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Progress in biology often arises when high-quality measurements can be made easily and robustly. Gene expression has become a dominant form of molecular phenotyping, both because of its close connection to cellular function, and because of the relative ease of amplifying and detecting specific nucleic acid sequences. Although gene expression is primarily interpretable at the level of individual cells (rather than in an aggregate population), there historically have been few ways to analyze expression at this scale. These “single-cell” experiments, while often immensely illuminating, were costly, time-consuming, and hence difficult to apply to the large array of biological problems that needed them.

I trained as a graduate student in C. elegans genetics, a field that is sometimes affectionately referred to as a “garage science” because of its admirably low technical and financial barriers to entry. As a new graduate student, I could easily and cheaply test dozens of hypotheses in a matter of a few weeks. This capacity for free and creative expression of scientific ideas has been a key ingredient in many of the seminal discoveries made in model organism biology.

In the development of Drop-seq, our team was deeply invested in the idea of making single-cell gene expression profiling a ubiquitous, straightforward, and low-cost enterprise that could be applied to fields in every corner of biology. Our technology was made possible through three major innovations. First, we benefited from the astounding recent progress in droplet microfluidics. Spearheaded by David Weitz's lab, microfluidic devices were made to co-encapsulate multiple analytes into droplets, across a wide range of droplet sizes, and in emulsions that were both stable and biologically compatible (Guo et al., Lab Chip, 2012, 12, 2146). The result was an impressively flexible high-throughput platform for processing cell suspensions. What was needed was a means of barcoding the cellular RNA contents for highly parallel sequencing. Our second innovation solved this problem, through the use of split-and-pool oligonucleotide synthesis on beads. Using this approach, we were able to generate a high-quality barcoding reagent that could capture and barcode a useful fraction of the RNA within each cell. Finally, with these key elements in place, we had to develop a scheme for molecularly capturing the RNA onto the bead surface. We noticed that reverse transcription was strongly inhibited when cells were encapsulated in the small volumes of typical microfluidic droplets (<1 nL), an observation reported by others as well (White et al., Proc. Natl. Acad. Sci. U. S. A., 2011, 108, 13999). By choosing to perform only hybridization on the bead—followed by wash steps and reverse transcription in a single bulk reaction—we were able to overcome this problem. In sum, we arrived at a single-cell profiling technology with extremely low cost (∼6 cents per cell) and high throughput (tens of thousands of cells per day), whose reagents were available from vendors, providing a clear path to adoption by non-expert labs.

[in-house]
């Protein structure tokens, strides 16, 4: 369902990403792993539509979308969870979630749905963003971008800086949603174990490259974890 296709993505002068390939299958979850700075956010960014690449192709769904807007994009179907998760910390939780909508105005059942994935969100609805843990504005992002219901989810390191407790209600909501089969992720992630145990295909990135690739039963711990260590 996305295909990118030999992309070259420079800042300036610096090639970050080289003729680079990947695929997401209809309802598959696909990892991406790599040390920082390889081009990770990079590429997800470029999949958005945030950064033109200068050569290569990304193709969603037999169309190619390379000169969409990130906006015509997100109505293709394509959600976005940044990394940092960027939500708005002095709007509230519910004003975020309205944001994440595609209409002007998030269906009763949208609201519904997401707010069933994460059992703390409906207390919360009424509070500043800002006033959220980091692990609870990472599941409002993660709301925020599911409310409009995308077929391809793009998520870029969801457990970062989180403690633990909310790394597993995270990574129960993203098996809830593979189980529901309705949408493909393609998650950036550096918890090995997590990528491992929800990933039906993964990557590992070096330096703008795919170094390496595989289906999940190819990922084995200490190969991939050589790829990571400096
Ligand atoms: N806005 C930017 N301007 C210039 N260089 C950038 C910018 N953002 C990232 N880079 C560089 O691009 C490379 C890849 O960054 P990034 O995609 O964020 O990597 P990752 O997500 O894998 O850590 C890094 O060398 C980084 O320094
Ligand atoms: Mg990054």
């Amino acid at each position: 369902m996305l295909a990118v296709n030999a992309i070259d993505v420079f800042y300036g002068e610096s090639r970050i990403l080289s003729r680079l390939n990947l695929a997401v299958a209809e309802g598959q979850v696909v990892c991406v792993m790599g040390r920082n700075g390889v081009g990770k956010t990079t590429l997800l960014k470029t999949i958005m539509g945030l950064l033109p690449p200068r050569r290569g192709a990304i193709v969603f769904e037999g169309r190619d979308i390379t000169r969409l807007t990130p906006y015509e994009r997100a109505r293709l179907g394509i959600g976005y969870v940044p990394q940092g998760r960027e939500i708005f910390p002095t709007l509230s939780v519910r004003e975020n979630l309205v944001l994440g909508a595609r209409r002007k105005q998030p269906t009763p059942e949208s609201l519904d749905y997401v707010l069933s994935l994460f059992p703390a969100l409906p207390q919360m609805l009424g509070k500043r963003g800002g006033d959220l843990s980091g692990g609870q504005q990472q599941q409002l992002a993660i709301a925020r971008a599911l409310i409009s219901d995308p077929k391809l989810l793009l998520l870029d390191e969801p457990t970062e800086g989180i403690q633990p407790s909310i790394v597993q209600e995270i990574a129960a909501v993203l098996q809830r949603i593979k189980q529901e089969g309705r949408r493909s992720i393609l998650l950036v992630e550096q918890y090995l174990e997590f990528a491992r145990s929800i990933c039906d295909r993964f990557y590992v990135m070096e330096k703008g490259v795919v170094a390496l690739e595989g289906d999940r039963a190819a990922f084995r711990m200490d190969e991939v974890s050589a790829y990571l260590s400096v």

Since the initial publication, Drop-seq has been applied to a wide range of biological tissues and problems. We have been using the technology to generate a broad, comprehensive survey of cell types in the mouse brain (not yet published). In addition, the technology's core technical elements have been adapted to accommodate fixed cells (Alles et al., Cell fixation and preservation for droplet-based single-cell transcriptomics, bioRxiv, 2017), nuclei (enabling access to archival tissues; Habib et al., DroNc-Seq: Deciphering cell types in human archived brain tissues by massively-parallel single nucleus RNA-seq, bioRxiv, 2017), and to combine protein and gene expression measurements in high throughput (Stoeckius et al., Large-scale simultaneous measurement of epitopes and transcriptomes in single cells, bioRxiv, 2017). By making Drop-seq technology open source and its components readily available, we hope the research community will continue to build upon our efforts to make new kinds of molecular measurements and ultimately, important biological discoveries.

This journal is © The Royal Society of Chemistry 2017